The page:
The Biggest Enemy to Good Behavior

The Biggest Enemy to Good Behavior
Dr. Henry Blount, Jr.

Most of us have our demons. Some of them aren’t very pretty. A student of human behavior, I’ve watched people’s ways for a long time, including my own.  It’s hard to say which one of these seven deadliest sins (according to the New Testament) is worse than the others: pride, greed, lust, envy, glutton, wrath or sloth?


Any of them can interfere with good days and right behavior.  But it seems to me that wrath, or anger, can do the most damage because it can play a supporting role in most of the other wrongs committed. It is the prelude to violence.  According to the latest New Yorker magazine, an article on Hitler and the Holocaust points out that anger played a major role in his life.  They said that he blamed a Jewish doctor for his mother’s death.  There were other anger issues, of course.


What makes you angry could be the key to what makes you tick.  History can be changed “for better or worse” by angry people. Being mad is not necessarily an evil emotion, but rather an abused and misused emotion.  It can take over the whole person and make him/her do things that are horrible.  Over a hundred million people were murdered during the 20th century alone.  According to the Southern Poverty Law Center, there are at least 954 hate groups in the United States today.


It seems to me that anger does the most damage when we become “holier than thou” and try to justify bad behavior on religious grounds.  Too often, anger parades itself as Godly-virtue, as divinely inspired militancy for truth.  So, some people justify themselves as holy warriors.  History illustrates this too many times.  As Blaise Pascal was quoted in Fr. Ron Rolheiser’s column, “Men never do evil so completely and cheerfully as when they do it from religious conviction.”


When I see and hear truth being slandered, I get upset.  Most of the time, this comes from plain ignorance.  The atmosphere of trying to change “reality” and trying to make it sound like the truth is nothing but nauseating.  Yet, I am encouraged because of the “Me, Too” movement and the change that is taking place in simple morals and ethics.  I believe we are turning the corner to a more decent society, at last.  There are boundaries in human behavior that need to be honored and I believe more and more people are seeing this need.  And we are seeing who and where the enemies are.  All of us need to live by the teachings of Christ.  Read Matthew 5, 6 and 7.


I grew up in a small town in Mississippi, a place that has become infamous for having a sheriff and cohorts who were guilty of killing three civil-rights workers during the 1960’s.  Racism defined the whole area, and I heard negative talk about black Americans and what should be done to them, knowing that it was wrong and against God’s will.  Thank God, the town has changed a lot and people are waking up to the fact that we are ALL God’s children, regardless of the color of our skin or the things we believe in.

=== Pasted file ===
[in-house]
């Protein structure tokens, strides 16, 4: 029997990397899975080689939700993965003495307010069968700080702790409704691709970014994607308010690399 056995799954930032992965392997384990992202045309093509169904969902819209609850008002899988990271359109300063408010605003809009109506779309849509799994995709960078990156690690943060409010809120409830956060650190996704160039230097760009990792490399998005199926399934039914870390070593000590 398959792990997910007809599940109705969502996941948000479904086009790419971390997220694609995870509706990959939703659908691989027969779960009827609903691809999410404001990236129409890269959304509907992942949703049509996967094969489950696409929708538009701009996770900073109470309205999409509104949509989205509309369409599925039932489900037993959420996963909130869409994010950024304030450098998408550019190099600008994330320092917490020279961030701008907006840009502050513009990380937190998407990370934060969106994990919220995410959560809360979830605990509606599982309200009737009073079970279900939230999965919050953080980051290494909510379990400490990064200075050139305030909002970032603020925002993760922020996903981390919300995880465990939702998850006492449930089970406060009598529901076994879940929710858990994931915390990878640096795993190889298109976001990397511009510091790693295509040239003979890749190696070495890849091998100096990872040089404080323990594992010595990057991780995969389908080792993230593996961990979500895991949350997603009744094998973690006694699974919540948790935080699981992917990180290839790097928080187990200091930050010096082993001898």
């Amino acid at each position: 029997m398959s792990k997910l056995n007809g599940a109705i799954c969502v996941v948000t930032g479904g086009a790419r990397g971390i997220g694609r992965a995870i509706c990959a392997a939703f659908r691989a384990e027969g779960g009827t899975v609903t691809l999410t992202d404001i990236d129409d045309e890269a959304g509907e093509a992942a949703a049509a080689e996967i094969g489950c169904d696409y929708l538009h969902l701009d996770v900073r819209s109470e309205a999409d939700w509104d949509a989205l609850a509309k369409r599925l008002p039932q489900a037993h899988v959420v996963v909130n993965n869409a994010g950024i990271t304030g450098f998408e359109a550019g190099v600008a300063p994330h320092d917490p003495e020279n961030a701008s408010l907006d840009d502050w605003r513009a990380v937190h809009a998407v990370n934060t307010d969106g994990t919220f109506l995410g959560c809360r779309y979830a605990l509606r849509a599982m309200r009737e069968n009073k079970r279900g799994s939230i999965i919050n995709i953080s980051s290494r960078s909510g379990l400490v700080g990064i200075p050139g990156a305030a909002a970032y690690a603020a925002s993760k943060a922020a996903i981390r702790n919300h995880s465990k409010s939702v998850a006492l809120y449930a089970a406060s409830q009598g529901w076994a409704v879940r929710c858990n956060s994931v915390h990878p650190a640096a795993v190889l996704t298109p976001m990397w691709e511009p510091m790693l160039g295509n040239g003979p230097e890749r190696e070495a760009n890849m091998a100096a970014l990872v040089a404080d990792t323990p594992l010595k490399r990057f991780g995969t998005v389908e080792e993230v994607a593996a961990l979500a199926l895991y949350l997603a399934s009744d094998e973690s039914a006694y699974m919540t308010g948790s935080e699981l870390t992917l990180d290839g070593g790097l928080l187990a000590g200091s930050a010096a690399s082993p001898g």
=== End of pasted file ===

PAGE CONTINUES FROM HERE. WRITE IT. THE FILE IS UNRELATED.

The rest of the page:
Anger at a person for being red, yellow, black or white is just plain stupidity, as well as prejudice.  You had nothing to do with your color.  It’s a slam against the Creator God to hate what God created.


To bring this closer to home, look at domestic violence, which they say is decreasing.  In my marriage counseling experiences, I pointed out (usually) the sentence in the New Testament, “Let not the sun go down upon your wrath.”  It’s good advice for any couple of any age to follow.  If you never disagree with your spouse, you must be in a boring relationship.  But “watch it”, many divorces come out of bad tempers and irritable dispositions.  So often, we get angry at those around us, blaming and pointing fingers at them instead of looking in the mirror to see what we need to change about ourselves.  Entitlement doesn’t come to any of us because of gender, race or what have you.


Passive-aggressive behavior is akin to all of this.  This is the person who wants to get back at the other guy, but in subtle ways that are not so obvious.  Classic case:  Husband asks wife, “What’s wrong?”  “Nothing,” she replies with tight lips.  “Yes, I know something’s eating on you, what is it?”  She says “Nothing!”  This goes on for a while, she withholds her affection from him and refuses to do little things for him until he figures out that he forgot her birthday.  Quiet and indirect anger defines passive-aggressive behavior.


“You can circle up, hug, hold hands, and sing Kum Ba Yah for the rest of your life, but until you shake it off and look at yourself and embrace a sweeter disposition and mindfulness, you are going to remain dysfunctional and out of sorts.” (Larry Winger, paraphrased)


One purpose of anger can be to bring discipline into your life where you tolerated failure before.  It can give you the motivation to change bad and self-destructive habits.  It can help you to develop good behavior.  So when you mess up, lose your patience or your temper, no big deal, just admit it, forgive yourself and the other person, and move on.  Other than that, life is a party.  Amen.